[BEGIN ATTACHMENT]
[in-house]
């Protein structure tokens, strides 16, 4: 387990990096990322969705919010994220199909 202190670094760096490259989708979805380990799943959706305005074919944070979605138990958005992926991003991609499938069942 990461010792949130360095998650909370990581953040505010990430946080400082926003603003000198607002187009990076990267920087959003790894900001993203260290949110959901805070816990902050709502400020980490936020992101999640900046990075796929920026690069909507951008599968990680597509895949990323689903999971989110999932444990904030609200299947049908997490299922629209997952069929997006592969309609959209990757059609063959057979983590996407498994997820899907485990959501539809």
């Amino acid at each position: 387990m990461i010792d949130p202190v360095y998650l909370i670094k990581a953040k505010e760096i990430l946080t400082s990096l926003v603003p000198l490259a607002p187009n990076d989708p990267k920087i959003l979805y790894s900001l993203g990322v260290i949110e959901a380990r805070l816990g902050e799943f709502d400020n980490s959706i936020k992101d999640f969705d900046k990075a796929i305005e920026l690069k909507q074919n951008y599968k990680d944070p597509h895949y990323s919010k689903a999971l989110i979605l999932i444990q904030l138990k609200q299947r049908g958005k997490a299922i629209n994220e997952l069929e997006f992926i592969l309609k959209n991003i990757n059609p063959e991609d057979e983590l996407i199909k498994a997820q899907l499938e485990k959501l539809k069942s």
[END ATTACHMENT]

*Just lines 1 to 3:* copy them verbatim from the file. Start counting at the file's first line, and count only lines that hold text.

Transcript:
[in-house]
């Protein structure tokens, strides 16, 4: 387990990096990322969705919010994220199909 202190670094760096490259989708979805380990799943959706305005074919944070979605138990958005992926991003991609499938069942 990461010792949130360095998650909370990581953040505010990430946080400082926003603003000198607002187009990076990267920087959003790894900001993203260290949110959901805070816990902050709502400020980490936020992101999640900046990075796929920026690069909507951008599968990680597509895949990323689903999971989110999932444990904030609200299947049908997490299922629209997952069929997006592969309609959209990757059609063959057979983590996407498994997820899907485990959501539809």
């Amino acid at each position: 387990m990461i010792d949130p202190v360095y998650l909370i670094k990581a953040k505010e760096i990430l946080t400082s990096l926003v603003p000198l490259a607002p187009n990076d989708p990267k920087i959003l979805y790894s900001l993203g990322v260290i949110e959901a380990r805070l816990g902050e799943f709502d400020n980490s959706i936020k992101d999640f969705d900046k990075a796929i305005e920026l690069k909507q074919n951008y599968k990680d944070p597509h895949y990323s919010k689903a999971l989110i979605l999932i444990q904030l138990k609200q299947r049908g958005k997490a299922i629209n994220e997952l069929e997006f992926i592969l309609k959209n991003i990757n059609p063959e991609d057979e983590l996407i199909k498994a997820q899907l499938e485990k959501l539809k069942s």